A few years ago, a columnist who works for one of the largest newspapers in the country told me over breakfast that he never checks reader response to his work.
“Too many personal attacks,” he said. “They’re mean.”
I suggested that couldn’t possibly be true of every reader who weighs in. Surely, I said, we can learn from how people respond to our work.
“I’m not going to let them in my head,” he said, shaking his head. “I don’t need to know what’s on their minds.”
I’m no stranger to the angst of journalists wringing their hands over what the Internet has wrought. I’ve been one of them, particularly when it comes to anonymous comments on news websites.
Still, I think journalists should pay attention to how readers respond to their work. Why are we still in this business, if not to connect?
As a columnist, I can’t respond to every email and comment, and I happily skip past the trolls, but I do try to get a feel for what readers are thinking. We can’t have a conversation, even a virtual one, if I’m doing all the talking.
Having said that, I admit that it took me too long to get here, Web-wise.
Over the past six years, I went from vowing never to join Facebook to using it as a primary way to interact with readers, one link and discussion at a time. I started small, but after it became clear that a columnist can’t expect privacy on Facebook, I made all my posts public and opened my page to subscribers.
I have no idea why more than 126,000 subscribe or whether most of them are even real. What I do know is that over time, enough people have participated to build a community willing to discuss just about anything.
For the first year, I posted regular reminders to keep it civil – no personal attacks, no misogyny or bigotry – but I rarely do that now. Regular visitors help to moderate by either publicly calling out inappropriate posts or sending me alerts in private messages.
I had no idea this could happen, and I am moved by the efforts of strangers to preserve what we’ve built. It tells me that many people long for a safe place for conversation, wherever it may take place. It tells me, too, that news organizations could benefit from investing the resources to build the same sort of community on their sites.
So often, our Facebook community makes me think differently – often just when I thought my mind was all made up. Readers also remind me that on any day I’m opining for Creators Syndicate or sharing a personal story for Parade magazine, I’m competing for attention with the daily mess of their busy lives.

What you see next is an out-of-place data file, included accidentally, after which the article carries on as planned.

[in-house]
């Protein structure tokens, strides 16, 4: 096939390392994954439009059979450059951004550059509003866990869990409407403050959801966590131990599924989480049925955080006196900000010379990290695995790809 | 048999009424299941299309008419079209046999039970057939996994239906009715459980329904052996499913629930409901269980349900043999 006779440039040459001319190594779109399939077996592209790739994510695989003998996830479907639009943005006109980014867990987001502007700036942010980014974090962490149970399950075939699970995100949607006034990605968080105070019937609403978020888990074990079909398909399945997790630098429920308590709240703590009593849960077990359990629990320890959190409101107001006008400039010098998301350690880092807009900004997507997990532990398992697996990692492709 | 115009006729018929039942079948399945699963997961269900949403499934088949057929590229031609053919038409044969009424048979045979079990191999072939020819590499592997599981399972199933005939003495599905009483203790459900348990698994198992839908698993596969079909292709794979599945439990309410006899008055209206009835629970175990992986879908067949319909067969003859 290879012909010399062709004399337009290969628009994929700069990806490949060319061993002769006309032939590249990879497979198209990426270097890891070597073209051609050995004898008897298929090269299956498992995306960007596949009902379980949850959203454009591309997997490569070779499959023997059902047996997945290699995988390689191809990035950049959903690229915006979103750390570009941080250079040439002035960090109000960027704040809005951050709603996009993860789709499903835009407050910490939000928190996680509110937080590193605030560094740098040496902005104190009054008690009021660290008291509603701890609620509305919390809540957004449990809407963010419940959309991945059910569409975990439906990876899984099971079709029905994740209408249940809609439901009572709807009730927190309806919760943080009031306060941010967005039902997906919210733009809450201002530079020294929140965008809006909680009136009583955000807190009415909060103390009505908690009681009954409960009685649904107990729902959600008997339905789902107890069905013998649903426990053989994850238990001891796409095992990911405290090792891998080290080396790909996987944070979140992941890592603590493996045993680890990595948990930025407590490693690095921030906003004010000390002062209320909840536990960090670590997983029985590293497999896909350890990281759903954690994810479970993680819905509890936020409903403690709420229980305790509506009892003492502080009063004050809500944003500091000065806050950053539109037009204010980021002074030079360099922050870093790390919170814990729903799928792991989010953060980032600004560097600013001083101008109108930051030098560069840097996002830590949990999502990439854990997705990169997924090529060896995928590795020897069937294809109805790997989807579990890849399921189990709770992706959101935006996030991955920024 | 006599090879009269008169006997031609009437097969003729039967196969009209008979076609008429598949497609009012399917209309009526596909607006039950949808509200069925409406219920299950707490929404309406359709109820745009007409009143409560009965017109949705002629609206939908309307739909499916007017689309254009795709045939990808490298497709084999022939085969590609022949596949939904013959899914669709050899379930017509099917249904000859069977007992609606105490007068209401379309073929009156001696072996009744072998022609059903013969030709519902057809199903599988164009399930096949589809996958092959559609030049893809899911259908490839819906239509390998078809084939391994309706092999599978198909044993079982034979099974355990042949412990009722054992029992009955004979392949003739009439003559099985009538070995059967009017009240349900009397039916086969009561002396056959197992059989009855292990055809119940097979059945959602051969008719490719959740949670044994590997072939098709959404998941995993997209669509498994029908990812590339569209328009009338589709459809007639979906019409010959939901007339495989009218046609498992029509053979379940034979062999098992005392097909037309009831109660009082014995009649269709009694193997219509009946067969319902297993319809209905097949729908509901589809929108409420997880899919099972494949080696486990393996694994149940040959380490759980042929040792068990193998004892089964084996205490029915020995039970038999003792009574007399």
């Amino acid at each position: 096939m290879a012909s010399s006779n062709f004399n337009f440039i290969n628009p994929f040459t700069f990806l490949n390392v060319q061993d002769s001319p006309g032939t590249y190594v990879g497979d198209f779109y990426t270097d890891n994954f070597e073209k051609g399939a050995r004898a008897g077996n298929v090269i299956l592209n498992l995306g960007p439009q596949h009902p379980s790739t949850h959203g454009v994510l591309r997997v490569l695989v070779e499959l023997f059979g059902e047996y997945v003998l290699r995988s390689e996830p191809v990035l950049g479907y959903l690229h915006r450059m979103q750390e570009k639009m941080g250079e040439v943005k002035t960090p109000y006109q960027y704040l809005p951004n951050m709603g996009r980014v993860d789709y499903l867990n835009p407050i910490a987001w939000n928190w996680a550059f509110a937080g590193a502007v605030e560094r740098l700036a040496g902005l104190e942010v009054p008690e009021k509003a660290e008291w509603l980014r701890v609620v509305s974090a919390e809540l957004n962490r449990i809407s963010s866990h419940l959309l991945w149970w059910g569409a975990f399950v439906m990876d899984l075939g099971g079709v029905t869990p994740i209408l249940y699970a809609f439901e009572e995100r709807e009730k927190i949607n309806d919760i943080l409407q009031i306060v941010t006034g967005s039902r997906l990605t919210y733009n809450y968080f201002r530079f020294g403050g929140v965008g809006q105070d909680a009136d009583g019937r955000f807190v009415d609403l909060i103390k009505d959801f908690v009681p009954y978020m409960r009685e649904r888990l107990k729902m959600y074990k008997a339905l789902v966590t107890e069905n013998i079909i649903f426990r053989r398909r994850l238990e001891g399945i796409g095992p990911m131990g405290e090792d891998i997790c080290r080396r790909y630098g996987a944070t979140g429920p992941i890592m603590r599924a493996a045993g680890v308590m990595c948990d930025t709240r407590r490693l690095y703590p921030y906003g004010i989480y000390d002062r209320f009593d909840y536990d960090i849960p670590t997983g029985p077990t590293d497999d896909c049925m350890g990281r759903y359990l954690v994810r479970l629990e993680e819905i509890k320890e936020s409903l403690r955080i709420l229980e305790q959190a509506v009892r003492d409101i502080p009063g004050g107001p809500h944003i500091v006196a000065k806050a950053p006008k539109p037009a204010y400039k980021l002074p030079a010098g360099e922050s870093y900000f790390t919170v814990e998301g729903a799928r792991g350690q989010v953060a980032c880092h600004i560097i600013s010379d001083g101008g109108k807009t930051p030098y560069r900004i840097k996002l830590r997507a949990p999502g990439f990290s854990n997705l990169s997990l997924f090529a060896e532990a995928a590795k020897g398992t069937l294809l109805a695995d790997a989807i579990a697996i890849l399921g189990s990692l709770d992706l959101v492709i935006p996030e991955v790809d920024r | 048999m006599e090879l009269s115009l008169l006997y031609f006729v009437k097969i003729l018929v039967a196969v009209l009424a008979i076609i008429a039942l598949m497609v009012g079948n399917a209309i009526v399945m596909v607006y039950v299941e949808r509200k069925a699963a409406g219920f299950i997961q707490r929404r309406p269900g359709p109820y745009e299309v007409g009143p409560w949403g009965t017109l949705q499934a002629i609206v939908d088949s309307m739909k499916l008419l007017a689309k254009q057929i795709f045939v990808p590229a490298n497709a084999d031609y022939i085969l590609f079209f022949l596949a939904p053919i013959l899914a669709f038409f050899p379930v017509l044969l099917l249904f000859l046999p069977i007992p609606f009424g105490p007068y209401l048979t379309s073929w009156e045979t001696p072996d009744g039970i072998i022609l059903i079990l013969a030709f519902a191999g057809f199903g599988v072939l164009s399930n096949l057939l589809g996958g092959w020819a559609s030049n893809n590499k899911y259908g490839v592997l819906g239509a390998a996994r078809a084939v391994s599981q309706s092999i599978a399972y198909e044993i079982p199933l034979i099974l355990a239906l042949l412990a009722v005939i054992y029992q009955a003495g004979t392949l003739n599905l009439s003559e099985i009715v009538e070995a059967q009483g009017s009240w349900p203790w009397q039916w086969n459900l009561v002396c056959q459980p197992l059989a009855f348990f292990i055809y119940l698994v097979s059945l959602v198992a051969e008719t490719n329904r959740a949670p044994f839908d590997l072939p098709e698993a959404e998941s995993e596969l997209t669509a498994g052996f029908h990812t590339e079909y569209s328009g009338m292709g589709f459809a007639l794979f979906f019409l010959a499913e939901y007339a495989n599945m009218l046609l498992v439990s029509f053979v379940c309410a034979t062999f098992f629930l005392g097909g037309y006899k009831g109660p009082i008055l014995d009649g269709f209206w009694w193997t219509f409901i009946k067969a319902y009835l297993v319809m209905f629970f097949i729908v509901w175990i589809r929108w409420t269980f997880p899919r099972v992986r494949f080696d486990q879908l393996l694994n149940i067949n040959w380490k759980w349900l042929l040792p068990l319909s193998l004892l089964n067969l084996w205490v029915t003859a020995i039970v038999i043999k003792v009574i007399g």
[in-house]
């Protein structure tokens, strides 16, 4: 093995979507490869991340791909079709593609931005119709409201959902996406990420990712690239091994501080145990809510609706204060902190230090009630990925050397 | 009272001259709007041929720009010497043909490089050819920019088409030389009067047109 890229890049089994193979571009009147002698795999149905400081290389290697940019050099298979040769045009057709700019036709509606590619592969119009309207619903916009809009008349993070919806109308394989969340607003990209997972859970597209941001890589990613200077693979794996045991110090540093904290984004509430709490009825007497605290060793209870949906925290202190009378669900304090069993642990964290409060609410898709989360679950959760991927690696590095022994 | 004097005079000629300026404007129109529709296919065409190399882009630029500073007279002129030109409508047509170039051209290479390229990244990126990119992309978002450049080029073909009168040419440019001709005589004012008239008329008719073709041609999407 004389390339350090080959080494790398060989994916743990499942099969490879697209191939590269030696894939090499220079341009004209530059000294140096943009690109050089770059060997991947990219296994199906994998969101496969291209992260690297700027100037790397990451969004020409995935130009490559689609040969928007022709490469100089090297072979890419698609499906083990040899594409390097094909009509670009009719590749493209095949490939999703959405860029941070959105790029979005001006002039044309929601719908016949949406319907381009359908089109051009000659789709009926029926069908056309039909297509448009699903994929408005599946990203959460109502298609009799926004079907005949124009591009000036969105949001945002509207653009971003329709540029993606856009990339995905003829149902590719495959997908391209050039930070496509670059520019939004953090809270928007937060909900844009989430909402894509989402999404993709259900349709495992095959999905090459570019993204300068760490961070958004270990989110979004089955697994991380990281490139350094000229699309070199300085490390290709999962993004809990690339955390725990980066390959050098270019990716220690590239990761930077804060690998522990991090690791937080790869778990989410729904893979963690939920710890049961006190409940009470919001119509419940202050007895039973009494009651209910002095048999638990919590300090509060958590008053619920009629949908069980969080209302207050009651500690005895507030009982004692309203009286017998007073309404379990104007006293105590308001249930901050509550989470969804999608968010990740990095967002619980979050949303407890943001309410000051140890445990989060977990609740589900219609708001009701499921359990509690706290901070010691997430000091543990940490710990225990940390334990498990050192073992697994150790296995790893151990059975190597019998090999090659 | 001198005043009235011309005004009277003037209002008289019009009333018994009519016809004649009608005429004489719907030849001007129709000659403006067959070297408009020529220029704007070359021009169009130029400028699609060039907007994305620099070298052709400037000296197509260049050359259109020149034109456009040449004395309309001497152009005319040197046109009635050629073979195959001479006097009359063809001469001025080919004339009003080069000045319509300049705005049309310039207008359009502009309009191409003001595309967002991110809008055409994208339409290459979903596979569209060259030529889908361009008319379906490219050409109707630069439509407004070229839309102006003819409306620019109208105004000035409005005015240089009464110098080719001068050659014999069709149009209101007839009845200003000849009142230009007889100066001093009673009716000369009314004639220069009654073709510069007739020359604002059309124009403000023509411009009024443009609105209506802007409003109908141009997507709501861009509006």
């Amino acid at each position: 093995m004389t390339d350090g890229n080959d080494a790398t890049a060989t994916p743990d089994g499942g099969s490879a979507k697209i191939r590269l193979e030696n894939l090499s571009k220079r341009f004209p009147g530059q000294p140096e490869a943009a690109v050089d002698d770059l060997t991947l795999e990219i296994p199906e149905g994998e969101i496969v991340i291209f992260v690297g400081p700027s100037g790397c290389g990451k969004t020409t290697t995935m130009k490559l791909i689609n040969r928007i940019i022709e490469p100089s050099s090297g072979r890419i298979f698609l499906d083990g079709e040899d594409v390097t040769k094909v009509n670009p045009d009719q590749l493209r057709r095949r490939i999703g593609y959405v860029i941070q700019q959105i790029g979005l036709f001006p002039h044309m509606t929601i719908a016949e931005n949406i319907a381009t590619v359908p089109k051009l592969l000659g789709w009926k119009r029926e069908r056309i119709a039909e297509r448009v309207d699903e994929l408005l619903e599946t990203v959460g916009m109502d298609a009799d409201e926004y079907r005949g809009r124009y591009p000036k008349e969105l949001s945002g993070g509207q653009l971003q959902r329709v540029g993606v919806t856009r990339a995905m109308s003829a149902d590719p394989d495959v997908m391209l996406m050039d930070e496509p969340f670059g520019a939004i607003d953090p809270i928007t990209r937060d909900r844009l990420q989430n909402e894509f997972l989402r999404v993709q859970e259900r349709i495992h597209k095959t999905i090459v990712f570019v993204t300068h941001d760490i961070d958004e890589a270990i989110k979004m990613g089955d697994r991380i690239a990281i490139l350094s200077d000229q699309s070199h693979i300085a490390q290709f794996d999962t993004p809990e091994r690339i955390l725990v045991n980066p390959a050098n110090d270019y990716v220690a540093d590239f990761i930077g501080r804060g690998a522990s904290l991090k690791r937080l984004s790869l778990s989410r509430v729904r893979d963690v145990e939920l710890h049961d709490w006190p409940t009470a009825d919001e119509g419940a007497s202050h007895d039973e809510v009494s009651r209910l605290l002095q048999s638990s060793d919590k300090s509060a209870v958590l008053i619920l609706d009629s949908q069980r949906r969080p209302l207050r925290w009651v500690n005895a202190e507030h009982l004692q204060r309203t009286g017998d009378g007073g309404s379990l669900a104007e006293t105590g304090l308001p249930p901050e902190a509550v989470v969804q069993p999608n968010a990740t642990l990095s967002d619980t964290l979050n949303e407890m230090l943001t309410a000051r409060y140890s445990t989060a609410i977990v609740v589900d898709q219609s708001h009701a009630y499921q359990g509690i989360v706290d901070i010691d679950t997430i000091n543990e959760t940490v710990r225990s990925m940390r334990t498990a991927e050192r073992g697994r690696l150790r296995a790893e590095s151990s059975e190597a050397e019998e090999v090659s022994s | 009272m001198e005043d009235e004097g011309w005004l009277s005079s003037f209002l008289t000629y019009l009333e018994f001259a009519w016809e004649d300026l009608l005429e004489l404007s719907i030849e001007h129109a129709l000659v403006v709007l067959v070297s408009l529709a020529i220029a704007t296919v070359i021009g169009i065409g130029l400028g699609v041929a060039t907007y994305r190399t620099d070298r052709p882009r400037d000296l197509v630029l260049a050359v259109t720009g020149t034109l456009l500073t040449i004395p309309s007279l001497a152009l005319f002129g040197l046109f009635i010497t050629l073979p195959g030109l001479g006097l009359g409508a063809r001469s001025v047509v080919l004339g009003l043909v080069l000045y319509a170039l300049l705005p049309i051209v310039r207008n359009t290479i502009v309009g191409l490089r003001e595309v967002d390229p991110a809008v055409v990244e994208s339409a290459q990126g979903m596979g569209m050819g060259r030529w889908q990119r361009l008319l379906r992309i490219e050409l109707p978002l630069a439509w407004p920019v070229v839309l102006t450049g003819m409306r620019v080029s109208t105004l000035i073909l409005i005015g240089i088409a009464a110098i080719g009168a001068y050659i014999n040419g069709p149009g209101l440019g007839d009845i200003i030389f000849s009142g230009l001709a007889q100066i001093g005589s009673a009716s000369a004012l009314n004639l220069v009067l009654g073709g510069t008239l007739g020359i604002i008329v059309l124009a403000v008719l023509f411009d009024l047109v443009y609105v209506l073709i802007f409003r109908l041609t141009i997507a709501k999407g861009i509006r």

Nowhere is this more evident than it is in the responses to a question I post every month or so: “What’s on your mind today?”
Life unfolds, one comment at a time.
On April 4, more than 340 weighed in. A sampling, using only first names because they didn’t sign up for this column:
Carol: “Why still no answers in the plane disappearance? And glad it’s Friday.”
Mark: “Nonstop overtime, but layoff comes August. But it’s a good job and good people. So I need to be thankful.”
Amber: “I was legally wed to my love yesterday, the weight of it is setting in today.”
Michelle: “I am getting divorced and I saw my ex driving yesterday. That hurt very much. I have to let go and face life again but I feel lost and alone.”
Judy: “And I wish I could help Michelle and take her pain away ... she is not alone.”
Mike: “My kids, wife, grandkids, being around to see them grow up, being mobile enough to not burden anyone, and how great my heart doctor is.”
On and on it went. Worry for the grieving at Fort Hood. Hope for a new business. Despair over the U.S. Supreme Court’s campaign finance ruling. Joy at the beginning of baseball season. Some posted words of encouragement to those facing divorce, surgery and tough decisions.
One post at a time, these readers remind me that most of life is happening somewhere else.
Somewhere other than in my own head, to be precise.
• Connie Schultz is a Pulitzer Prize-winning columnist and an essayist for Parade magazine. She is the author of two books, including “...and His Lovely Wife,” which chronicled the successful race of her husband. Reach her at firstname.lastname@example.org.